The California Fair Political Practices Commission has sent Santa Clara County Assessor Larry Stone an official warning letter for violating the California Political Reform Act by sending out a mass mailing at public expense during his 2018 re-election campaign.
Stone, according to the FPPC investigators, distributed an unsolicited annual report to more than 200 individuals. The FPPC said Stone had asked individuals in a previous communication if they would prefer to no longer receive the report or to receive a digital copy, and if they did not reply, were sent the report, a practice that is not allowed for public officials..
Stone told San Jose Inside that he agreed with the FPPC finding in response to a 2018 complaint. The FPPC’s Sept. 7 warning letter to Stone closed an investigation of two anonymous complaints and one sworn complaint filed by Mullissa Willette. at the time an investigator in the Assessor's Office, who also is the president of one of the largest county labor unions, SEIU 521. Willette also is a CalPERS board member, and now works as an “estate administrator” in the county executive’s office.
Stone said his office began mailing out an annual report about 25 years ago, and had followed the same procedure for developing a mailing list for more than 20 years until the complaints filed with the FPPC were brought to his attention.
“We checked the regulations, and have been in compliance the last two years,” Stone said. “The FPPC is doing their job.”
“The act provides that no newsletter or other mass mailing shall be sent at public expense,” the FPPC said in its enforcement letter.
The act defines a mass mailing as
- A tangible (non-electronic) item
- An item that features an elected officer affiliated with the agency that produces or sends the mailing or includes the name, office, photograph, or other reference to an elected officer affiliated with the agency that produces or sends the mailing and is prepared or sent in cooperation, consultation, coordination, or concert with the elected officer
- An item whose distribution cost must exceed $50 and are paid with public funds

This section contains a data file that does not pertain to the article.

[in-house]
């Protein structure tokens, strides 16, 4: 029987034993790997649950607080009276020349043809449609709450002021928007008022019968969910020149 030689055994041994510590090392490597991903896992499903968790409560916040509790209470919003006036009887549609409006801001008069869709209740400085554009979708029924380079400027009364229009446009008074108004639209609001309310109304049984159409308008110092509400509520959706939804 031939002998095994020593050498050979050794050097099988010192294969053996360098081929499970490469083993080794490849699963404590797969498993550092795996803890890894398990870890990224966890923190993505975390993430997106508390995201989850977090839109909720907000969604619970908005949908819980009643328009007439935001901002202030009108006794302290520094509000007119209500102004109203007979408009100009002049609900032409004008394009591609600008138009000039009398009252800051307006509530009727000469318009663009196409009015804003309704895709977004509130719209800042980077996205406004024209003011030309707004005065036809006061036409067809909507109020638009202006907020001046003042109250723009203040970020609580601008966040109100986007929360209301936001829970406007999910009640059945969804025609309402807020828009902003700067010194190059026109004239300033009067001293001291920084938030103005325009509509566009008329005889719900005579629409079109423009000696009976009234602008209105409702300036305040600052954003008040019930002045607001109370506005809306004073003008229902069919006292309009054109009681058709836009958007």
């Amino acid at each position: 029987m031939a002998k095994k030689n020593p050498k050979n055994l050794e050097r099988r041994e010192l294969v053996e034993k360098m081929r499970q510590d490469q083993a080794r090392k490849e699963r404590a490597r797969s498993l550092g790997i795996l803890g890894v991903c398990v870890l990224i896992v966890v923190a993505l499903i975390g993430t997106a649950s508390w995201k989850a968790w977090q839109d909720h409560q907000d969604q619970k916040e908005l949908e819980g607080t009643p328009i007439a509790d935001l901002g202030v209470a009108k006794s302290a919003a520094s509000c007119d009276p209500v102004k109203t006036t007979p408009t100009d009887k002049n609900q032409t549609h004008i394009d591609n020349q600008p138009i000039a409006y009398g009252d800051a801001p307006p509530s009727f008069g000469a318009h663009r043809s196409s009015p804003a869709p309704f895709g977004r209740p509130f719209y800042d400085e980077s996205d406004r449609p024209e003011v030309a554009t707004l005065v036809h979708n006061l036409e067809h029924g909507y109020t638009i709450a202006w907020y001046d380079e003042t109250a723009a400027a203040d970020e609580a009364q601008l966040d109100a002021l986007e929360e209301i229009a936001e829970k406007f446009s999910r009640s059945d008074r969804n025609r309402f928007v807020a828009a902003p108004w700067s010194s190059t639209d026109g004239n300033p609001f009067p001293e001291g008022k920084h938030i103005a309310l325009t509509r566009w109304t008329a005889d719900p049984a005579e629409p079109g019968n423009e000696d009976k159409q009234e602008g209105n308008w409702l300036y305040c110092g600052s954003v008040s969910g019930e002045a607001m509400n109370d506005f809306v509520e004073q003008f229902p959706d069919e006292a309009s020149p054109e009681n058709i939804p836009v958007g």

- One in which more than 200 substantially similar items are sent in a single calendar month.
The FPPC Enforcement Division determined that the Assessor’s Office annual report featured Stone in several places. Stone’s office told FPPC investigators that it routinely sent a letter each year to past recipients of the annual report, asking if they would prefer to no longer receive the report or to receive a digital copy. If they did nothing in response to the letter, individuals would continue to receive a mailed copy of the annual report.
Recipients of the report included local elected officials, chief executives, financial officers, members of the local media, community groups, as well as those who individually request copies of the report, the FPPC reported.
“In accordance with the Enforcement Division’s policy directives formally adopted by the Commission on Jan. 26, 2023, which requires the Enforcement Division to take all appropriate actions within their discretion to decrease the Division’s annual carryover caseload, the Enforcement Division is closing this case with this warning letter,” the FPPC wrote. “Discretion was used based upon mitigating or aggravating circumstances and the totality of the circumstances.”
In July 2022, the FPPC found that Stone failed to timely file pre-election campaign statements in connection with the June 7, 2022 election and issued a warning letter when he subsequently filed the required campaign statements before the election.
Stone has served as county assessor since he was first elected in 1994.